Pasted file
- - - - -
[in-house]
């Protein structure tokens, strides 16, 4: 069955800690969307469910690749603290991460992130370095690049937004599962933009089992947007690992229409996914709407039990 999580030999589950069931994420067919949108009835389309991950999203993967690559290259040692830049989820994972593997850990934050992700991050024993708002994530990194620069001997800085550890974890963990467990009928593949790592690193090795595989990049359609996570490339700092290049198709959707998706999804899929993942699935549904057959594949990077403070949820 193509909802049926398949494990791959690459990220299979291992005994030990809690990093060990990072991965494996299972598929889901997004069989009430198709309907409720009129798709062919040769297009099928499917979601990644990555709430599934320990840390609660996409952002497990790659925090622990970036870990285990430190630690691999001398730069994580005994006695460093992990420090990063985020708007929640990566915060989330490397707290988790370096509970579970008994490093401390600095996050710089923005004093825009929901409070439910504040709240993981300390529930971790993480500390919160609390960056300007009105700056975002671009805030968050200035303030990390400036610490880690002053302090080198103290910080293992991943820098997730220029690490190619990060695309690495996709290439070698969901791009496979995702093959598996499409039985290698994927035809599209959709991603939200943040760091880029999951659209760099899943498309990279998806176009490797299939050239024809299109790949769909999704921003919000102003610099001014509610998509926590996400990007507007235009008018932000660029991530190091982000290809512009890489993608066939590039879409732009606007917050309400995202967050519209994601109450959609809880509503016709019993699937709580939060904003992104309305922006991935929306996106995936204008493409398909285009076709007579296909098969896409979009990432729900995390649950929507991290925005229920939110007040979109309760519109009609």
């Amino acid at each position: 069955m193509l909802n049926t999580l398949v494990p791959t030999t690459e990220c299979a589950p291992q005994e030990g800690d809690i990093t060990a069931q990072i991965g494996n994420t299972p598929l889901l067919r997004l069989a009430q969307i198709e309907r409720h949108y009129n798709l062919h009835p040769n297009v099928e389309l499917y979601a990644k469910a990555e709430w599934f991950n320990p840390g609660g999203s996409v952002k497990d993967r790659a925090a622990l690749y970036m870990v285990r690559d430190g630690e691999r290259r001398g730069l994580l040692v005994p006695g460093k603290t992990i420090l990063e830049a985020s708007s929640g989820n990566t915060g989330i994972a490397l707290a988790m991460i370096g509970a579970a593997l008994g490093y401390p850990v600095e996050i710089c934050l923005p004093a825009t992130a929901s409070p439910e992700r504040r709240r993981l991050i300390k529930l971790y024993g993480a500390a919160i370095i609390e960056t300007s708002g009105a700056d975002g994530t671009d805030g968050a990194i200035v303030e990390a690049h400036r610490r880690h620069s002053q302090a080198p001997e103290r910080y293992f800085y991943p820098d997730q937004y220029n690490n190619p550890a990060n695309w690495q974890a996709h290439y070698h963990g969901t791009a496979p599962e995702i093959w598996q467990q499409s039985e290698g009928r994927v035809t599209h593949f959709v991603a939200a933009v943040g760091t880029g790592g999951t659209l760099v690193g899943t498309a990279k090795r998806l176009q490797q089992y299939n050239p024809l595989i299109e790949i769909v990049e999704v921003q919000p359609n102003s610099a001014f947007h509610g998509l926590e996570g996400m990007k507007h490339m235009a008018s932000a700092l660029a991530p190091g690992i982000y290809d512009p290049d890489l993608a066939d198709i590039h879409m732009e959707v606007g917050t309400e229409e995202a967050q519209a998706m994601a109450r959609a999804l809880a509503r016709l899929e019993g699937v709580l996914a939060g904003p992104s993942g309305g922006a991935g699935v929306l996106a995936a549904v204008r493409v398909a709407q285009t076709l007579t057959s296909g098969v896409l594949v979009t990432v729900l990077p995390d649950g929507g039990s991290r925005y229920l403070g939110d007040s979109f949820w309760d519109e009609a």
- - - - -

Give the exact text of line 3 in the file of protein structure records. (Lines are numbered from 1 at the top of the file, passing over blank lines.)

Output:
């Amino acid at each position: 069955m193509l909802n049926t999580l398949v494990p791959t030999t690459e990220c299979a589950p291992q005994e030990g800690d809690i990093t060990a069931q990072i991965g494996n994420t299972p598929l889901l067919r997004l069989a009430q969307i198709e309907r409720h949108y009129n798709l062919h009835p040769n297009v099928e389309l499917y979601a990644k469910a990555e709430w599934f991950n320990p840390g609660g999203s996409v952002k497990d993967r790659a925090a622990l690749y970036m870990v285990r690559d430190g630690e691999r290259r001398g730069l994580l040692v005994p006695g460093k603290t992990i420090l990063e830049a985020s708007s929640g989820n990566t915060g989330i994972a490397l707290a988790m991460i370096g509970a579970a593997l008994g490093y401390p850990v600095e996050i710089c934050l923005p004093a825009t992130a929901s409070p439910e992700r504040r709240r993981l991050i300390k529930l971790y024993g993480a500390a919160i370095i609390e960056t300007s708002g009105a700056d975002g994530t671009d805030g968050a990194i200035v303030e990390a690049h400036r610490r880690h620069s002053q302090a080198p001997e103290r910080y293992f800085y991943p820098d997730q937004y220029n690490n190619p550890a990060n695309w690495q974890a996709h290439y070698h963990g969901t791009a496979p599962e995702i093959w598996q467990q499409s039985e290698g009928r994927v035809t599209h593949f959709v991603a939200a933009v943040g760091t880029g790592g999951t659209l760099v690193g899943t498309a990279k090795r998806l176009q490797q089992y299939n050239p024809l595989i299109e790949i769909v990049e999704v921003q919000p359609n102003s610099a001014f947007h509610g998509l926590e996570g996400m990007k507007h490339m235009a008018s932000a700092l660029a991530p190091g690992i982000y290809d512009p290049d890489l993608a066939d198709i590039h879409m732009e959707v606007g917050t309400e229409e995202a967050q519209a998706m994601a109450r959609a999804l809880a509503r016709l899929e019993g699937v709580l996914a939060g904003p992104s993942g309305g922006a991935g699935v929306l996106a995936a549904v204008r493409v398909a709407q285009t076709l007579t057959s296909g098969v896409l594949v979009t990432v729900l990077p995390d649950g929507g039990s991290r925005y229920l403070g939110d007040s979109f949820w309760d519109e009609a």